Figure 2 illustrates the logic of this result. An increase in g has no effect on elite indifference curves, but moves the line (8) to the right. The elites` indifference curves become flatter as we move to the right along a horizontal line.26 Therefore, the displacement of (8) leads to a new tangentiality that contains not only a larger y, but also a smaller y. The efforts of the lower elite then lead to a lower degree of equality before the law. The impact on equality before the law is ambiguous, as the balancing effect is that a higher endowment of elites improves their payments in the event of self-sufficiency, making deviation more tempting. To counter this increased temptation to deviate, greater equality before the law may be necessary. However, if the allocation of foundations is also socially determined – so that dissidents can be deprived of their equipment of future era – then this second effect disappears. In this case, the large elite foundations clearly reduce equality before the law. This comparative statistic (such as Proposition 9) is related to the argument by North et al. (2009) that the rule of law among elites is a precursor to the emergence of equality before the law for all individuals. Consistent with this comparative statistic (and Northet al.), several historical episodes support the idea that political changes that strengthen small elites promote greater equality before the law. For example, the Magna Carta was an agreement imposed on King John in 1215 by a group of English barons that limited their powers and ability to act without the Baron`s consent.

But the final charter was formulated as a concession by the king “to all the free men of our kingdom” and went so far as to limit the ability of landowners to impose their own serfs on forced labor (see Holt, 2015, and discussion in Acemoglu and Robinson, 2019). The rest of the document is structured as follows. Section 1 presents the model. Article 2 further characterizes the best balance for the elite under the domination of the elite, while Article 3 further characterizes the optimal degree of equality before the law from the point of view of the elite. Section 4 presents our main comparative static findings, which describe the factors that promote the emergence of equality before the law. We discuss several historical examples that illustrate our comparative static results in Section 5. Section 6 discusses some possible extensions of our model, and Section 7 concludes. All references are listed in the Appendix. One of the most important medieval English labor regulations was the Workers` Statute, enacted in the fourteenth century, which allowed landowners to force workers to work at fixed wages. In the words of historian Robert Steinfeld: “The English working arms of this period |$ldots$| have been the subject of a repressive regime of legal regulation” (2001, p. 8) and “In the 14th and 15th centuries, judges regularly ordered prison sentences for those who violated their oral employment contract by leaving before the agreed deadline” (p. 28).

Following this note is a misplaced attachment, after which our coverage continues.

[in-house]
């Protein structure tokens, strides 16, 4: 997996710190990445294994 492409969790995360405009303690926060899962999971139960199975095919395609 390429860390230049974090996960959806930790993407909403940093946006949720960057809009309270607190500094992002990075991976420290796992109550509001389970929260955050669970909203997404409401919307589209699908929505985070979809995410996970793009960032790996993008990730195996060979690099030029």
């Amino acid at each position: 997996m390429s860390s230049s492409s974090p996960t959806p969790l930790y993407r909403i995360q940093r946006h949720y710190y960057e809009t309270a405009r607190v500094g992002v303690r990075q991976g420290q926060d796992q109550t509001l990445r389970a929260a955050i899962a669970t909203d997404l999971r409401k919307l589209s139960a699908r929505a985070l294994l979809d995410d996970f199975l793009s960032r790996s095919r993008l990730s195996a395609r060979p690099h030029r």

This law was reaffirmed by later statutes of the sixteenth century and extended to a handful of craft trades in the eighteenth century. Steinfeld writes: “In seventeenth-century England, the almost universal legal form of consensual manual labor was not free labor, but unfree labor” (p. 3). This regime was also exported to the American colonies and formed the core of their labor law. Of course, equality before the law can be imposed on elites. Own literature (e.g. Rueschemeyer et al., 1992; Acemoglu and Robinson, 2000; 2006; Lizzeri and Persico, 2004; Fearon, 2011; Bidner and Francois, 2013) examines democratization—how political power shifts from elites to ordinary citizens—but does not focus on whether this goes hand in hand with equality before the law. We focus on cases where elites voluntarily take steps toward equality before the law, but we also discuss how political pressure on the elite influences this election and compare these two mechanisms. I think a good way to see if there is legal equality in a nation is to see if the rich and powerful are held legally responsible for their actions, just like the rest of the social classes. Several cases of defensive modernization triggered by external threats illustrate our second important comparative static finding – the response of equality before the law to an increase in the return to effort.